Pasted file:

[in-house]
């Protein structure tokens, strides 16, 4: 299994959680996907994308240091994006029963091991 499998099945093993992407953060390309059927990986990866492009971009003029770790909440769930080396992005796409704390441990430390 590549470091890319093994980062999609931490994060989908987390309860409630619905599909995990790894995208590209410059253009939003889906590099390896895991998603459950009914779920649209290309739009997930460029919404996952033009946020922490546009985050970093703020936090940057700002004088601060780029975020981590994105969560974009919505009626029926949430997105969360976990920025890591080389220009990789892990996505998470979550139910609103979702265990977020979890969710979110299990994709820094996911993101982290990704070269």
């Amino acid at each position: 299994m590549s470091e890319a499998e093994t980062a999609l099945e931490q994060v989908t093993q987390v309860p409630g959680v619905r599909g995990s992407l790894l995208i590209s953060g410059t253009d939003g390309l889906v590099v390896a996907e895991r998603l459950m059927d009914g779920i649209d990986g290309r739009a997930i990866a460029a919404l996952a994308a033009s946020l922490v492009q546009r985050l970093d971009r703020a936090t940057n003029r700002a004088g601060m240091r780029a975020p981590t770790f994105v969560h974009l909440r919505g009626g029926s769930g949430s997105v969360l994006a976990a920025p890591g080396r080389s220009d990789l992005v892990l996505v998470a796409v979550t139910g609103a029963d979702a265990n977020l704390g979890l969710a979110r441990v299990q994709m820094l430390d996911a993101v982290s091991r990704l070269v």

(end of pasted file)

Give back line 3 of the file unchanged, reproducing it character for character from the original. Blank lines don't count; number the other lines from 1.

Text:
């Amino acid at each position: 299994m590549s470091e890319a499998e093994t980062a999609l099945e931490q994060v989908t093993q987390v309860p409630g959680v619905r599909g995990s992407l790894l995208i590209s953060g410059t253009d939003g390309l889906v590099v390896a996907e895991r998603l459950m059927d009914g779920i649209d990986g290309r739009a997930i990866a460029a919404l996952a994308a033009s946020l922490v492009q546009r985050l970093d971009r703020a936090t940057n003029r700002a004088g601060m240091r780029a975020p981590t770790f994105v969560h974009l909440r919505g009626g029926s769930g949430s997105v969360l994006a976990a920025p890591g080396r080389s220009d990789l992005v892990l996505v998470a796409v979550t139910g609103a029963d979702a265990n977020l704390g979890l969710a979110r441990v299990q994709m820094l430390d996911a993101v982290s091991r990704l070269v």